Griffin reported this incident to James Douglas, who sent his son-in-law, A.G. Dallas, over to investigate. Douglas also assured Griffin he had his full support. Gradually this incident cooled down, and for the next few weeks lay dormant. And then General William Harney arrived on the scene.
The key to this whole dispute, and why it erupted, is the strange personality of William Harney. Born in Tennessee in 1800, he had joined the U.S. Army at seventeen, and served many years with distinction. By the time of the San Juan Island dispute he had risen to the rank of brigadier-general. But his judgement was often questionable. He had in the past ordered operations that were risky to the point of recklessness. Once, for example, he had invaded Mexico on his own initiative and had been cut off by Mexican troops. In the ensuing debacle he had lost several men and his entire pack train. But such incidents did not deter him. If he thought he was right he did what he wanted. He disobeyed the orders of one superior, General Winfield Scott. Only political connections saved him from court martial. But although he could be disobedient, he demanded absolute obedience from his own subordinates. He was appointed head of the U.S. Army’s Columbia District in 1858, and within months had produced chaos in his office. Anything he deemed a slight was worthy of court martial. His superior, General Scott, tried to move him to another position. But he insisted on staying in the Pacific Northwest. And that, of course, made him commander of the San Juan Islands.
A few weeks after the pig incident Harney made a tour of the islands. When he heard of the situation he immediately sent 66 troops to San Juan Island. He picked as his commander a favourite of his, Captain George Pickett. He also declared American laws to be in force on the islands. This roused James Douglas. Douglas sent over three British warships to the island, commanded by Captain Geoffrey Hornby. He also insisted British laws prevailed. He picked a Justice of the Peace to enforce those laws. Pickett responded by appointing his own Justice of the Peace. The situation continued to escalate. Harney sent more troops, and they soon totalled 461. Douglas in response sent two more warships. There were now five British warships in front of the American camp, with a combined force of 2,140 men. A wrong move could have triggered an explosion.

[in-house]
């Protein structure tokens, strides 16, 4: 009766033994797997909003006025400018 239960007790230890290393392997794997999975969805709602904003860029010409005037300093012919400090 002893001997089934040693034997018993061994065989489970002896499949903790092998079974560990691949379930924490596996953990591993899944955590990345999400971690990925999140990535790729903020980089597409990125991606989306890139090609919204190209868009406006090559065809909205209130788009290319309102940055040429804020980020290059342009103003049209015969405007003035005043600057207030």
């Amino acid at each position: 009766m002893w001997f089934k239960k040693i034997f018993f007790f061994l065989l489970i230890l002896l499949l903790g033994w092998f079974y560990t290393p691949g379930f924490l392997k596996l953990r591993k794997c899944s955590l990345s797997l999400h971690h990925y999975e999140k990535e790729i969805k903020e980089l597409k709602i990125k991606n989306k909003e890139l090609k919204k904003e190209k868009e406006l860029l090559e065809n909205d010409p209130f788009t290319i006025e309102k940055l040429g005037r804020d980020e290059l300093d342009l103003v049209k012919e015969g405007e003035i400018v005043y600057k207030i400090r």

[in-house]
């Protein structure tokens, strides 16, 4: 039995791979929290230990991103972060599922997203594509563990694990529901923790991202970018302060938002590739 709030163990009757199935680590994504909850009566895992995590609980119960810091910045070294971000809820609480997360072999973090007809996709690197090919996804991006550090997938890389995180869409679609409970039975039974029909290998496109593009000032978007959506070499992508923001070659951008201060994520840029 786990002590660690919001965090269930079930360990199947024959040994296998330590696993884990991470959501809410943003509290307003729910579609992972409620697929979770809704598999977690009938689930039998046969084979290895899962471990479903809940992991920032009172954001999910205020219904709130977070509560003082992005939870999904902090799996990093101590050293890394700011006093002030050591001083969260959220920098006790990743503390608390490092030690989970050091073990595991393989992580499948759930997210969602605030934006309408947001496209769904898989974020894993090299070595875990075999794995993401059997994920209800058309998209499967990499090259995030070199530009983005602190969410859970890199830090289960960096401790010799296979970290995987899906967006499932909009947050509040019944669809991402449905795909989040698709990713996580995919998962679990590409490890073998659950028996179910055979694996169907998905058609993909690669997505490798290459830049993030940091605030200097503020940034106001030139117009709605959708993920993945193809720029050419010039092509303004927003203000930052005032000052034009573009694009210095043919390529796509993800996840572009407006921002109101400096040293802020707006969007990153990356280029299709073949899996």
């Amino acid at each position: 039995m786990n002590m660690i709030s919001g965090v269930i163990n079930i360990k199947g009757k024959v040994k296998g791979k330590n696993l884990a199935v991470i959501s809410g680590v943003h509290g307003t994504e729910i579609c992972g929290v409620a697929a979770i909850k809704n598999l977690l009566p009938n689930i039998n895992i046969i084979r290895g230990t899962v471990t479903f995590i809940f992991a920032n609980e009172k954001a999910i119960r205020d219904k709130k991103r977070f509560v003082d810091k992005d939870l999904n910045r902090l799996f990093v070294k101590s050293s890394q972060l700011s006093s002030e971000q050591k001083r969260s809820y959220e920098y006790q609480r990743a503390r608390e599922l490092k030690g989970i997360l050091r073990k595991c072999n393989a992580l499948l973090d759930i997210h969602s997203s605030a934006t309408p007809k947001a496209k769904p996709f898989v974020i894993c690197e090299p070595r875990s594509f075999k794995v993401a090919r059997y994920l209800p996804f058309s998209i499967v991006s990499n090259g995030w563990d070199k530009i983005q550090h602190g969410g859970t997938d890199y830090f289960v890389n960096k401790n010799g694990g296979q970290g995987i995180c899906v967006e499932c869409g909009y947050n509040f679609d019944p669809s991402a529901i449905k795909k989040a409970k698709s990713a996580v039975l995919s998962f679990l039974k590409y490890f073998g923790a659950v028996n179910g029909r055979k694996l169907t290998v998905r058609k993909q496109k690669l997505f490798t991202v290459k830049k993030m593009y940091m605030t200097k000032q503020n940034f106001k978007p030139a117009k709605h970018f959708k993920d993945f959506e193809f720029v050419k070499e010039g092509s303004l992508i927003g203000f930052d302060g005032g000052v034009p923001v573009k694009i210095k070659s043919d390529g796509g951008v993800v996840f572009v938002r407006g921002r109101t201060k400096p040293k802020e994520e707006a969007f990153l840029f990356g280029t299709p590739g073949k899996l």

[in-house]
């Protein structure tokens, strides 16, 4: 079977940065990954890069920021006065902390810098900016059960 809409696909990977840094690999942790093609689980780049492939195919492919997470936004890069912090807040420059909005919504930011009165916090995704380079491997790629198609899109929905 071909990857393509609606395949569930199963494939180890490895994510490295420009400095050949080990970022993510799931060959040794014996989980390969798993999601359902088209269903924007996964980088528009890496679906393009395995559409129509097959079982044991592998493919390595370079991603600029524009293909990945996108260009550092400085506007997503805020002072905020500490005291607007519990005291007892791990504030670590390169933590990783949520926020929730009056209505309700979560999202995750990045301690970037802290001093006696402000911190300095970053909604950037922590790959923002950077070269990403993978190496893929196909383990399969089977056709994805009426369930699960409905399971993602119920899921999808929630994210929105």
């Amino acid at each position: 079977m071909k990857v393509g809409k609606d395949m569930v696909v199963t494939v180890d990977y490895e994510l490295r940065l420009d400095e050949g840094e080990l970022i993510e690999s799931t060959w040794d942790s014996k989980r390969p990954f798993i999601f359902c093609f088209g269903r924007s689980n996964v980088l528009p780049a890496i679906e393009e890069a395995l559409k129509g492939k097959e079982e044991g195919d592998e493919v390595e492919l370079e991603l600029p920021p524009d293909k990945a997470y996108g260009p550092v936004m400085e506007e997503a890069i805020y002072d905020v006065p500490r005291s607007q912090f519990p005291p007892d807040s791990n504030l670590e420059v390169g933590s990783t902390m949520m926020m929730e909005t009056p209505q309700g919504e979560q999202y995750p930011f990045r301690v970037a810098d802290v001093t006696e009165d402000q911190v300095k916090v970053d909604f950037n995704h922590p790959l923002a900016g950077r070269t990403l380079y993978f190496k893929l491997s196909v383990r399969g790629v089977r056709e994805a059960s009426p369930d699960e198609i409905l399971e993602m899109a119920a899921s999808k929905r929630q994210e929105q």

The situation remained tense until early August. Then the British regional commander, Rear-Admiral R. L. Baynes, arrived. He realized at once this was a conflict they could not win. Thanks to the gold rush British Columbia’s population at the time was mostly American. And with American forces to the south the British presence was simply not strong enough. On the American side, the American forces on San Juan Island had a new commander, Colonel Silas Casey. He warned Harney that British warship guns could destroy their camp. These men understood the dangers and kept a tight rein on their troops. No shots were fired.
In early September the British and American governments learned of this situation. Neither wanted war in this region. With a possible civil war looming President Buchanan did not want any trouble with the British government. He was most displeased with Harney’s precipitous action. On the British side they had many entanglements in Europe, and were not keen on war. Buchanan sent the head of the U.S. Army, General Winfield Scott, to investigate. Knowing Harney as he did, he had a head start on the situation. After setting up headquarters in Port Townsend he immediately began negotiations with James Douglas. Douglas, now that he was dealing with someone other than Harney, began to relax. He and Scott came to an agreement that each country would have a modest military presence on San Juan Island, until such time as the two countries could work out a formal settlement. There would be no more than one hundred troops for each country, which would keep each country’s citizens safe and protect the island from marauding northern Indians. Scott informed Harney of this settlement, and urged him to accept a transfer of duty. He said the British, as a condition for a final settlement, would probably insist that Harney be relieved of his duty. Harney said that without a direct order he would not go.